I’ve started my next restoration projects so I’ll begin here by introducing you all to the one that’s in the worst shape. The elm stand as a whole is not in terrible shape, but the top has substantial fire damage. I’m not yet sure if the top can be repaired or if it will have to be replaced. I’m hoping I can save it.
It will get new hinges, pulls and knobs. I’ll also be replacing the casters, which are missing, with good brass and wood-wheeled casters.
The bottom is pine and is heavily warped. I doubt that I’ll put much effort into this part and will probably just replace it.
There will be some minor repairs to the feet and legs, but nothing to write home about. My next posts will cover the repairs in detail.
I’ve made some progress on the bedside stand since last we met. I’ve taken the piece apart to clean the joints and make them stronger.
This stand is actually a great example of an older piece that has some pretty interesting “quirks”. Many of the joints were pretty loose and I could see that in a couple of spots the glue was used to fill the significant gaps between the tenon and the mortise. I also noticed that the bottom had been replaced and the new bottom could not be fit into the slots made for it, so a small piece of wood was scabbed onto the front so the bottom just sat on it.
There are also some mortises that are not in the same place on the matching stiles (crooked). That said, this piece has lasted a lot longer than some of the modern “disposable” furniture, and once I am finished with it, it will live on much longer again.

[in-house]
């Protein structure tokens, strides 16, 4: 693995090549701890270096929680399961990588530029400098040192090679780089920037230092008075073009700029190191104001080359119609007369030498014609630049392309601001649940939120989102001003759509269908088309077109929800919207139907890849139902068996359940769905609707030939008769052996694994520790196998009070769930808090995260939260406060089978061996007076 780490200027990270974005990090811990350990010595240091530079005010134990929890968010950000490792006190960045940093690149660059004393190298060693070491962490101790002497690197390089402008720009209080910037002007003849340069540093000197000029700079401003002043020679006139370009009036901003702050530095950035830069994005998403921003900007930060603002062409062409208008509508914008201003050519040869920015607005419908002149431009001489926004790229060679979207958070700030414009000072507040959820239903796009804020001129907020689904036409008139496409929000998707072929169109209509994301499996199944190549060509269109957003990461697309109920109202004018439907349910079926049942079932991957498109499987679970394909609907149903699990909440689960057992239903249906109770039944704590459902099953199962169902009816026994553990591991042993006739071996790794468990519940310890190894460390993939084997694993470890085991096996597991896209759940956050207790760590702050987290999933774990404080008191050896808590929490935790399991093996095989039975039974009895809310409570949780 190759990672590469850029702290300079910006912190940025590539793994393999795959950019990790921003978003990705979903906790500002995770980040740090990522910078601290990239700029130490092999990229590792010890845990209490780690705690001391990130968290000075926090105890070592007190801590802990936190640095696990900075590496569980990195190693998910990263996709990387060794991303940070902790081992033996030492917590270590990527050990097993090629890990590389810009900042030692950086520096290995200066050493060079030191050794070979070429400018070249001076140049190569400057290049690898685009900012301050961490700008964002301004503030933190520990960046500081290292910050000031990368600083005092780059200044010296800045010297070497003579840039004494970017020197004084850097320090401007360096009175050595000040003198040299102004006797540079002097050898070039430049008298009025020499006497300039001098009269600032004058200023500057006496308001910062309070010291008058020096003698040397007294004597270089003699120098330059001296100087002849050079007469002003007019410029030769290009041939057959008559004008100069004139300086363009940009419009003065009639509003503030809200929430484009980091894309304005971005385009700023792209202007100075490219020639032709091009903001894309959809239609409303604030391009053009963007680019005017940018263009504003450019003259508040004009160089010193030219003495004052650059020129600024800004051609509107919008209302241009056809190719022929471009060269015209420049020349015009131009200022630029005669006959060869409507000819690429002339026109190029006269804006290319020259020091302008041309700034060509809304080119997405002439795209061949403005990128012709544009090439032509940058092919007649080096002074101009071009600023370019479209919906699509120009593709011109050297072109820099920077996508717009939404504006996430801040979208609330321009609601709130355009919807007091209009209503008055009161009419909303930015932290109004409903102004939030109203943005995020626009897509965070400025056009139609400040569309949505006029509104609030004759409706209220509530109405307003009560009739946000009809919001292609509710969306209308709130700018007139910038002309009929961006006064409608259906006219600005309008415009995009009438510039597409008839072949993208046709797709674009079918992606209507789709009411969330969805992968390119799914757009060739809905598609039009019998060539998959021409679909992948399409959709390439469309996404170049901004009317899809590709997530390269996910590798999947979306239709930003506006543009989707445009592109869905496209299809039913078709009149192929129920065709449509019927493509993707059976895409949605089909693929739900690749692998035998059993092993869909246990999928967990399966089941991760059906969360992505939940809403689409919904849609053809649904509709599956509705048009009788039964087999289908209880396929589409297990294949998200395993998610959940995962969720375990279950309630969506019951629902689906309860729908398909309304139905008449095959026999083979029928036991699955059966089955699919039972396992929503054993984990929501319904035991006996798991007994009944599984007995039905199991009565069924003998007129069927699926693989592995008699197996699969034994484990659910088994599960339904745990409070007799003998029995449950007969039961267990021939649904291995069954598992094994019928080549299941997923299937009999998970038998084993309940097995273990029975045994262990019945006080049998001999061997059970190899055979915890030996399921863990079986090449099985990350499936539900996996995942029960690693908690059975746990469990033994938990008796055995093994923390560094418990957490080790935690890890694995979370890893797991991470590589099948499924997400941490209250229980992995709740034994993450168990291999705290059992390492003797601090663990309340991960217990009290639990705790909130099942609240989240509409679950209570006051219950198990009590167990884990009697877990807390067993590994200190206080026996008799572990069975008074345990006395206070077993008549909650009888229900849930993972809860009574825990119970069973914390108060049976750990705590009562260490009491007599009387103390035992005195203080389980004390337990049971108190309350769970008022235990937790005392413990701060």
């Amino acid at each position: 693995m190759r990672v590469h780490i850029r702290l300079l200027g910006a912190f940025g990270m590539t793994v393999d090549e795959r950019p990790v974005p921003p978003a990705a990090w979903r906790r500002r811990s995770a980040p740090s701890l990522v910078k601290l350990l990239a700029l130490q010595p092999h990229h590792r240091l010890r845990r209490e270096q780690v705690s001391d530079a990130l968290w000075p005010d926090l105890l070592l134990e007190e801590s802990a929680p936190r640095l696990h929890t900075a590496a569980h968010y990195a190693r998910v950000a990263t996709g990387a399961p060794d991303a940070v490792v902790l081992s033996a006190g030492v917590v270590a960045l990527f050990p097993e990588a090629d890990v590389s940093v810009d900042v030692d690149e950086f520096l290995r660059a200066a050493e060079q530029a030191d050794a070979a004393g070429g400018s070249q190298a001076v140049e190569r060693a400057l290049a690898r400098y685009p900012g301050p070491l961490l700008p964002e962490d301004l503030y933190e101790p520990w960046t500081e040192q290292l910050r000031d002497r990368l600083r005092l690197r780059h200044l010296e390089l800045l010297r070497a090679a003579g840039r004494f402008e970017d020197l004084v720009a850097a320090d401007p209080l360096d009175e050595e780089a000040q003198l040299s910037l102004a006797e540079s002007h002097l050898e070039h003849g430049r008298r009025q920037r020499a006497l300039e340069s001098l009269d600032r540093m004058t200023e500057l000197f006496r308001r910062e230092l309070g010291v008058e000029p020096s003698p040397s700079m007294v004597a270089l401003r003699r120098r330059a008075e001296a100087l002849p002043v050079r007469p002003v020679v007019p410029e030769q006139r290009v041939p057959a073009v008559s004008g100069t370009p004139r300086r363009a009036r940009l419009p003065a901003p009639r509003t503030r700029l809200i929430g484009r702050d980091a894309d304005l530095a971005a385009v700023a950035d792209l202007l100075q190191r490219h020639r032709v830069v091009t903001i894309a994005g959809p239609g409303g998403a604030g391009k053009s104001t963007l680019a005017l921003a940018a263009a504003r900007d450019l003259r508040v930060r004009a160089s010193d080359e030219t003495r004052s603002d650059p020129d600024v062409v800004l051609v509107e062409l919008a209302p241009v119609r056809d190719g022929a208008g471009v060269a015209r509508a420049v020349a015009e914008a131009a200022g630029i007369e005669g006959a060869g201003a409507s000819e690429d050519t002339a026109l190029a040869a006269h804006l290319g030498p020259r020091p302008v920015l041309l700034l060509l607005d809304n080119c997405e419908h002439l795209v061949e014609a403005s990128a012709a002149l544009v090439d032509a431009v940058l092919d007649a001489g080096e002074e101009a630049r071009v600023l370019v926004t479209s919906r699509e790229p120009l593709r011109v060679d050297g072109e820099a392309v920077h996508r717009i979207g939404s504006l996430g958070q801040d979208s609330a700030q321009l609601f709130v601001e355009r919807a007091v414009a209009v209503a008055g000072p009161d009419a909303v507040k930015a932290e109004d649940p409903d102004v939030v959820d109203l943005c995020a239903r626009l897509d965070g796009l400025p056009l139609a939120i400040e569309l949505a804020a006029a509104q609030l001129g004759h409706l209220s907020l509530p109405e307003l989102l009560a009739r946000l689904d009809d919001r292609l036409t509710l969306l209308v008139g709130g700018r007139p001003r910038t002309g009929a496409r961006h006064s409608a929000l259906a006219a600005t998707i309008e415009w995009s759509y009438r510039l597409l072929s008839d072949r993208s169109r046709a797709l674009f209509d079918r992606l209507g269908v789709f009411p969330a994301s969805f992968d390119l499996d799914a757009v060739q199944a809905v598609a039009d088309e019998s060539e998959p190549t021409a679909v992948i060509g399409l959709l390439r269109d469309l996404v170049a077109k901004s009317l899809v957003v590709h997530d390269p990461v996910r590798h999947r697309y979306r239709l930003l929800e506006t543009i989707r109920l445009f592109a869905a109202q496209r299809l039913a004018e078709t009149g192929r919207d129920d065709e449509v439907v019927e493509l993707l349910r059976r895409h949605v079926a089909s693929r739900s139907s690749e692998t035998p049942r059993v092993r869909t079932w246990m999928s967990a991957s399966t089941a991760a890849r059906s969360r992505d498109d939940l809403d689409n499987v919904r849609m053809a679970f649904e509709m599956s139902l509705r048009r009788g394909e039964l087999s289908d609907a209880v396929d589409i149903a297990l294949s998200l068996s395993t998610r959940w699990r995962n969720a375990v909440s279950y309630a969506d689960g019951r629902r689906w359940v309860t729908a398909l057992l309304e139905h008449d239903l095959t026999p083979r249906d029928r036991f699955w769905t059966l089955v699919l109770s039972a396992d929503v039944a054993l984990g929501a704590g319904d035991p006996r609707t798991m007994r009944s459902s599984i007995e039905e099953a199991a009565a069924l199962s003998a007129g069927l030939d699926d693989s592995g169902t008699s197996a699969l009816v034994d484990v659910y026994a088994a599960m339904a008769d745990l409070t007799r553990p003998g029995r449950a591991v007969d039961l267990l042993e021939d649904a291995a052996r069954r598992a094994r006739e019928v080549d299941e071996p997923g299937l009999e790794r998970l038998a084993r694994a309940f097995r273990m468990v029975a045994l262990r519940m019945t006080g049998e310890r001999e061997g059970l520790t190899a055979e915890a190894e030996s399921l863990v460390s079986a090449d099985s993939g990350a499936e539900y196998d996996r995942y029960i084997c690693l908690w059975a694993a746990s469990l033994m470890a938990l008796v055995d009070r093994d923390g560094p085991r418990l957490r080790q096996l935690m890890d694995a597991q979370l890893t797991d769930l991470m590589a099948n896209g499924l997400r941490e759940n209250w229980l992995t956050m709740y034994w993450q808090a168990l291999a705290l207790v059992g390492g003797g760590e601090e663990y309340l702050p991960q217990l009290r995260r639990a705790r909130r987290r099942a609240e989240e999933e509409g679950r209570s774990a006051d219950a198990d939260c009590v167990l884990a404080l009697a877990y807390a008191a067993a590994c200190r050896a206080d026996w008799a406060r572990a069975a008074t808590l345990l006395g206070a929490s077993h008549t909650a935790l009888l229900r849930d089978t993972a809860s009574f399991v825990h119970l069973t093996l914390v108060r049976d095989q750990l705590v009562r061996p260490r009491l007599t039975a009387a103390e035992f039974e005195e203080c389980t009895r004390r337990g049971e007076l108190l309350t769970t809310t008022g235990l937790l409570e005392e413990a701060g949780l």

The fire damage was not just to the top but also damaged the leg.
I have scraped away much of the fire damage here and have filled the split. I’m not sure if I will do anything else to it or not as it’s barely noticeable.
One of the more fiddly bits with this piece has been fitting the door. This because the sides are not square and the bottom apron is quite loose and will need to be squared to the bottom of the door. When I removed the door I knew I would not be reusing the screw holes from the previous hinges, so I plugged them with dowels and drilled new holes for the new hinges (nice brass hinges).
Now onto the back of the stand. The original panels were extremely warped and split so I replaced them. As I was getting into this, I noticed that the top rail was also very warped and twisted so I replaced them all.
Making a replacement rail was very straightforward. I used the original as a template and got out my plough plane to cut the groove.
I have everything back together and after I adjust the bottom apron, I’ll be ready to start coloring.
My next post will likely be after I get started on the coloring and finish.